Predator #1 Review: Character Comes First in This Hunt for Revenge

Predator provides sci-fi and horror fans a franchise best characterized as serviceable. It is readily available to play the hits; every film prior to 2022 provided severely diminishing returns on the original, but a handful of Dark Horse (and DC and 2000 A.D.) comics amidst multimedia adaptations presented striking imagery and charming adventure tales. The arrival of Predator at Marvel Comics comes with low expectations, especially given the turgid sister series that is Alien, and more than exceeds them in a debut that emphasizes its originality. Alongside the release Prey, the newest Predator series seems poised to overhaul the franchise's image with continuations that build on the killer imagery, gory tropes, and diverse potential setting with new perspectives.

comic-reviews-predator-1.jpg
(Photo: Marvel Comics)

The story of Predator #1 introduces readers to Theta whose parents were slaughtered by a Predator when she was young leading her to hunt the hunters in turn. It's a familiar concept for the franchise with Theta garbed in Predator's armor, using their weapons, and adopting some of their habits, but struggling to remain human. Yet the interwoven narratives of her past and present provide the character with more depth than a typical hyper-violent and hyper-capable excuse to see some Predators. Her attachment to her ship Sandy and desperate quest reveal flaws and sympathies that, combined with a well executed cliffhanger, make readers want to see what happens next to Theta, in addition to whatever bloody Predator action is on display.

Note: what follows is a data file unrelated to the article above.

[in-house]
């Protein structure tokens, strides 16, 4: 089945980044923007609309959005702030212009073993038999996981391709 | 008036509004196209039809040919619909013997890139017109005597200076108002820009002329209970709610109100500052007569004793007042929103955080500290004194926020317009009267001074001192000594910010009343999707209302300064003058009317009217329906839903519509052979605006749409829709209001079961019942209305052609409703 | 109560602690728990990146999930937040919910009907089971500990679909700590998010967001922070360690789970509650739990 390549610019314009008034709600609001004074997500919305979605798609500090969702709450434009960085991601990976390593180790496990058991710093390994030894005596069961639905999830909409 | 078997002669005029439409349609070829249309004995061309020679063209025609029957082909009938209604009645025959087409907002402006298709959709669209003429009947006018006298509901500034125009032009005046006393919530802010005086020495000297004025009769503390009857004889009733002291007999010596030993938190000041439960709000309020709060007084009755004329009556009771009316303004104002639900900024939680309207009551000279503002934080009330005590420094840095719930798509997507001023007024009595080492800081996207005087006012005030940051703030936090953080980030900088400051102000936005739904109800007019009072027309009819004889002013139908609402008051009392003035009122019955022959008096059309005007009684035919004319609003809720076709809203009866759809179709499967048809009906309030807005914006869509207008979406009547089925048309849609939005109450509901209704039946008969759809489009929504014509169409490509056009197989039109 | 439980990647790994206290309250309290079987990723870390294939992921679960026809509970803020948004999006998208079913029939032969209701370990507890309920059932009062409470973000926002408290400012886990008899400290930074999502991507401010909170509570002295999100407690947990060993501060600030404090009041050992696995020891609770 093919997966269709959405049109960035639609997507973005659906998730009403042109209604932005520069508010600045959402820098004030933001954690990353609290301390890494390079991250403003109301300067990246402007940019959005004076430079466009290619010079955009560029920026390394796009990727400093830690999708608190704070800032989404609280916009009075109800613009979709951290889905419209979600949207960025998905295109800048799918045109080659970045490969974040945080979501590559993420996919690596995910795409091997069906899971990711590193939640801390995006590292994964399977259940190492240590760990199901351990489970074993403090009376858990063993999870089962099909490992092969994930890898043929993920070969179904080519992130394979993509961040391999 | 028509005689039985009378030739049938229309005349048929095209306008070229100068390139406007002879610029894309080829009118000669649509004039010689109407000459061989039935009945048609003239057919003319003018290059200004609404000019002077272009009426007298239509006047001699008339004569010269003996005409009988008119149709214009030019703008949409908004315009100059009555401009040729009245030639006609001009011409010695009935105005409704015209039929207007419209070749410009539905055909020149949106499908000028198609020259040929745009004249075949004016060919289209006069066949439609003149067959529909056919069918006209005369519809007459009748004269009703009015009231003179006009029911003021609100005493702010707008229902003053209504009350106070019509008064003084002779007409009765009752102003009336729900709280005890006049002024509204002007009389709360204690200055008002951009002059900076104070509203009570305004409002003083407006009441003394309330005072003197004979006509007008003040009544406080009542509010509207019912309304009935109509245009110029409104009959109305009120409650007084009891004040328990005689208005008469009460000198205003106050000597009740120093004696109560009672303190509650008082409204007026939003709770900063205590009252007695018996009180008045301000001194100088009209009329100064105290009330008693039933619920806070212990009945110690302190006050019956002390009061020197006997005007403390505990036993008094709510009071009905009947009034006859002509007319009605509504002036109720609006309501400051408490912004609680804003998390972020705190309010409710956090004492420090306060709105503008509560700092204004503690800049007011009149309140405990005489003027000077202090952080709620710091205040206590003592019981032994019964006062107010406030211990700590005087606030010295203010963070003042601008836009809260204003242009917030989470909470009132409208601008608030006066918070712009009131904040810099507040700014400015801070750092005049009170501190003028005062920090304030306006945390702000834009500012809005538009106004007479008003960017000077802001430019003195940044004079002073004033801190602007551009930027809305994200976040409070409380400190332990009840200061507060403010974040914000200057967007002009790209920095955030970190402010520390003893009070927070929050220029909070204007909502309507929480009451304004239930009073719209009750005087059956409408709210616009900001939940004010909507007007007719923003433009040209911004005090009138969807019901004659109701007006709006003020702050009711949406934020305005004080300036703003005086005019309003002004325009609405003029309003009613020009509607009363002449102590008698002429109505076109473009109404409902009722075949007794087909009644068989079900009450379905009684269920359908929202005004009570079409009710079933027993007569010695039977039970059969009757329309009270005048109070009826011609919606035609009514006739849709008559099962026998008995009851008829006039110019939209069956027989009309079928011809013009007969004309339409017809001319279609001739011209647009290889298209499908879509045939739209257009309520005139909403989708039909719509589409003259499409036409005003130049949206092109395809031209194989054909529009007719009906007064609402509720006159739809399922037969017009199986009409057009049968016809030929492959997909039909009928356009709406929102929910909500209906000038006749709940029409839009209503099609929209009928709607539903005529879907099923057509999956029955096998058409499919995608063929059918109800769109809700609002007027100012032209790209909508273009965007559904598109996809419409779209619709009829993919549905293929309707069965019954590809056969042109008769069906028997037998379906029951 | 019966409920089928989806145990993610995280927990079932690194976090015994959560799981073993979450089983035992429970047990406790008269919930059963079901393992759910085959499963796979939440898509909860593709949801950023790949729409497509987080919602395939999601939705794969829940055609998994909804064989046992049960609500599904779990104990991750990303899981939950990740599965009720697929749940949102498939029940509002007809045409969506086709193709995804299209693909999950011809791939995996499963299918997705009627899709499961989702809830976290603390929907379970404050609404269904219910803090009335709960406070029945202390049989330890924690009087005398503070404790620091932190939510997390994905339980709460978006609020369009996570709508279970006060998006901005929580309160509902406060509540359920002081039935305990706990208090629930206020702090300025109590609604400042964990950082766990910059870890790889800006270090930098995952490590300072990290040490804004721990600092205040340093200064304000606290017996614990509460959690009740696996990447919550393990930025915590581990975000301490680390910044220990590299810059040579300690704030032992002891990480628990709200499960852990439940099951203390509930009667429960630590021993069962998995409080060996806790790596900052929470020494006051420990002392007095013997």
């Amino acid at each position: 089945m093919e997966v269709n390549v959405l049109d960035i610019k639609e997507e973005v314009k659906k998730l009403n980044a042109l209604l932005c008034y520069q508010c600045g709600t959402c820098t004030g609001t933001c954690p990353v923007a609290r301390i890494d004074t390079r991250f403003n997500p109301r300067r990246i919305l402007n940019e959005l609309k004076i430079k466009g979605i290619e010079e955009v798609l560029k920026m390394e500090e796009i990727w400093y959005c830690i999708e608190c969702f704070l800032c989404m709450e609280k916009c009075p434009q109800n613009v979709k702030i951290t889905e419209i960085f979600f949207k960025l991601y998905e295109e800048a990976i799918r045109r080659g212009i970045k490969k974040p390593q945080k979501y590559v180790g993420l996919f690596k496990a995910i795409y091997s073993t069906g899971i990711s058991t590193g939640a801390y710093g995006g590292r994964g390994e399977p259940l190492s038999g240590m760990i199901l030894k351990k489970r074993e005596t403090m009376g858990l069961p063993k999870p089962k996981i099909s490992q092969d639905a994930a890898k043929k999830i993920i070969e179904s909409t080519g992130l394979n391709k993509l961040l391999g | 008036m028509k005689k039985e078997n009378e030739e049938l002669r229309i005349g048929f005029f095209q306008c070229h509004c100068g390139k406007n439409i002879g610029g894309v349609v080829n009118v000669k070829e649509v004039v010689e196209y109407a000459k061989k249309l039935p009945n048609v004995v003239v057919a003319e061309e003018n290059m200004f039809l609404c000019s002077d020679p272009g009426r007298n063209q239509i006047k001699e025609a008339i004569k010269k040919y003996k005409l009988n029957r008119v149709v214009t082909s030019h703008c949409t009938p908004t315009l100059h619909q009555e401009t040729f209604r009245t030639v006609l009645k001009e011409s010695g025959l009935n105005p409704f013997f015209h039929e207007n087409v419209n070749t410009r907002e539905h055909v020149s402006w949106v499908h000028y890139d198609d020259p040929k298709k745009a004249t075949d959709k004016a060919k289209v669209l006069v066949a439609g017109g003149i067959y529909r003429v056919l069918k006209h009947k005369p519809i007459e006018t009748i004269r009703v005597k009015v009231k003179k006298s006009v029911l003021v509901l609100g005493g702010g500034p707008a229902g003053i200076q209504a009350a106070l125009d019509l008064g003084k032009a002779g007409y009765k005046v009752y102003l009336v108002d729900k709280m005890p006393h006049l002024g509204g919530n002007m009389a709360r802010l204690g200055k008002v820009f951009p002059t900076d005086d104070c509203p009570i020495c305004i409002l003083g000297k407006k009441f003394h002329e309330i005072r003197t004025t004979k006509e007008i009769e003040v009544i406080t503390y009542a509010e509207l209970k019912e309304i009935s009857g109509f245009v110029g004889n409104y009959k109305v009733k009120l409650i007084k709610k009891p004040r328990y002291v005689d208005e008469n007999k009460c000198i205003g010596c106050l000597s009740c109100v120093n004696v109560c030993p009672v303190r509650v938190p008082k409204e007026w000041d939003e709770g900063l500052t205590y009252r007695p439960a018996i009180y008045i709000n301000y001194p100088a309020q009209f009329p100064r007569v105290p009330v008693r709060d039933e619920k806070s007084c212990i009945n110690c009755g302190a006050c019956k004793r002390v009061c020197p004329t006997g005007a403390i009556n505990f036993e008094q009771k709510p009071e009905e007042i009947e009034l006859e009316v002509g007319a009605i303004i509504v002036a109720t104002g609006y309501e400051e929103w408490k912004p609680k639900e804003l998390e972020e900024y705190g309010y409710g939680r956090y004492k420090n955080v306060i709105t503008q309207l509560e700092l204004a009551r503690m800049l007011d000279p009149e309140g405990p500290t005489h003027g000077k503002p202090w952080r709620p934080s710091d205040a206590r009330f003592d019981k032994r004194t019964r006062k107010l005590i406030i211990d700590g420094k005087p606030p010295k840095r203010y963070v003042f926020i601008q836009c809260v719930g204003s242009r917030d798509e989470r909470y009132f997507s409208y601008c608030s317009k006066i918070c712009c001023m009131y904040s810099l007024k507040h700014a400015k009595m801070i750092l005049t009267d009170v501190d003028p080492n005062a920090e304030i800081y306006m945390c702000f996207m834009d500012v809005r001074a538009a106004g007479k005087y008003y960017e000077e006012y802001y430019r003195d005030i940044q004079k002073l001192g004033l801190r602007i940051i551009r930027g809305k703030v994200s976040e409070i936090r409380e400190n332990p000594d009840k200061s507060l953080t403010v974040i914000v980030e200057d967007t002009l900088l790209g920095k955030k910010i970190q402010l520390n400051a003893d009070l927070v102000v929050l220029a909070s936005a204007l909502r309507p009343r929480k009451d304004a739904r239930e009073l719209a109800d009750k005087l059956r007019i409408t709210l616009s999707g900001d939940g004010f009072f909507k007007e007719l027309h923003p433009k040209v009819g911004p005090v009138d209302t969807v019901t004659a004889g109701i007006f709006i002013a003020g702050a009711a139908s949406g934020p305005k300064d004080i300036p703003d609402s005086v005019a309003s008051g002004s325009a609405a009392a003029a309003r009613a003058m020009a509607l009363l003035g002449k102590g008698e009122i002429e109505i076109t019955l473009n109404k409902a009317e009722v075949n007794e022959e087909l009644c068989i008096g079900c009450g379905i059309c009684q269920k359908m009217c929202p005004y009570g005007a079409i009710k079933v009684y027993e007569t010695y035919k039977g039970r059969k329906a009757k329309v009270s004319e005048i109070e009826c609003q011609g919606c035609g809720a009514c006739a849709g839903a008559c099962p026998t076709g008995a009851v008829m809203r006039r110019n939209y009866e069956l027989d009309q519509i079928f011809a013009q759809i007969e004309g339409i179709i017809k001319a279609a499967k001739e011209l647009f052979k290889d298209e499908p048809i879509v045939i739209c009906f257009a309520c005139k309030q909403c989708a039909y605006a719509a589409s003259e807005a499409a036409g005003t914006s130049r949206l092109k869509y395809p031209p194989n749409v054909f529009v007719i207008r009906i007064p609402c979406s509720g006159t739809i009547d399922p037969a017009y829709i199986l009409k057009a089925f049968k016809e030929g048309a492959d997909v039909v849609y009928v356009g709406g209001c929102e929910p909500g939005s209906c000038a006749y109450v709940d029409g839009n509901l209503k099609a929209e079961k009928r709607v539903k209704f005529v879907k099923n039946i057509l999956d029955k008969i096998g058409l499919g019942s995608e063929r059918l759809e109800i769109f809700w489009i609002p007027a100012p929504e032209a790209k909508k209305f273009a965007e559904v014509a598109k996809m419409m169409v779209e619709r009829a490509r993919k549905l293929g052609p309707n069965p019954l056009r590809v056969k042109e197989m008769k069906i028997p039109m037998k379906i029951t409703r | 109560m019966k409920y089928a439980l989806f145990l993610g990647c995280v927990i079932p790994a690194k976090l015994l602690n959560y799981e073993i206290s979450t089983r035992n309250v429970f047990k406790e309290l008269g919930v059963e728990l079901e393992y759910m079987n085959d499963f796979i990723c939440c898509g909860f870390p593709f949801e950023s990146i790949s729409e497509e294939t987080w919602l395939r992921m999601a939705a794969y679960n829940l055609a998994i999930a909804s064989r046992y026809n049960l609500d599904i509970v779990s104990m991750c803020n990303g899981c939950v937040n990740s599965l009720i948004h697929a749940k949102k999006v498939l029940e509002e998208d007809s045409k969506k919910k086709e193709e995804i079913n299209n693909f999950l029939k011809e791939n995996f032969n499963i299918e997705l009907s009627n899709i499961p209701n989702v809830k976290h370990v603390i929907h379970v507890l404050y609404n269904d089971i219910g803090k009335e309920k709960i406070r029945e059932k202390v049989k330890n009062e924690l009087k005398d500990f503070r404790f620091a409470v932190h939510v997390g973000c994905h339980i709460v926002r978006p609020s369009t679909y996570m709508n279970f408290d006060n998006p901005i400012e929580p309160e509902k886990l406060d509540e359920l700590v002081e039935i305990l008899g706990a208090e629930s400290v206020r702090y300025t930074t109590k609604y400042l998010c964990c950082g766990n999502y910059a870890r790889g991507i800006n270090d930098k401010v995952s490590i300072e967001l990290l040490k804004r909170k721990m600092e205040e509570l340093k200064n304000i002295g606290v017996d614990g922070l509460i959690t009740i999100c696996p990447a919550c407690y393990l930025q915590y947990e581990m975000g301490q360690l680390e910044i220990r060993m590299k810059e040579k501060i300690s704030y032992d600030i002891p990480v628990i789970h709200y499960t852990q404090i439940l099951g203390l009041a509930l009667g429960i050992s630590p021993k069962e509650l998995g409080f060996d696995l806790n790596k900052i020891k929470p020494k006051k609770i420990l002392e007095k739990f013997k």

Kev Walker does an admirable job delivering that action, and all of its surrounding drama in these pages. He wisely avoids the detailed realism relished in Alien for a style capable of some abstraction. The opening sequence displays this with lots of silhouettes and bold sweeps of action showcasing a sensibility evoking Mignola's striking Dark Horse Predator covers. This introduction is one of the issues best moments, but any bit of action in which Walker allows shadows to creep high teases the best visual cues associated with Predator and its comics history. Walker's more standard approach to a majority of panels makes these moments more striking while a world weary normality creeps into mundane moments and some of the action.

Predator #1 is a comic with one job: Showcase the cool looking aliens who murder human beings for sport. It succeeds in this regard and does so with some stylistic flair at points. This would be adequate and some readers might return. Predator #1 does that job in a way where readers are far more concerned about a human being named Theta handling very non-Predator problems by its final page, and that is quite the impressive trick. Her story is bound to create lots more impressive action sequences and display an abundance of colorful settings; Walker seems a great fit to make that sci-fi showcase impressive. Theta's story promises to make those images worthwhile by adding another compelling, new perspective to the franchise.

Published by Marvel Comics

On August 10, 2022

Written by Ed Brisson

Art by Kev Walker

Colors by Frank D'Armata

Letters by Clayton Cowles

0comments

Cover by Leinil Francis Yu and Sunny Gho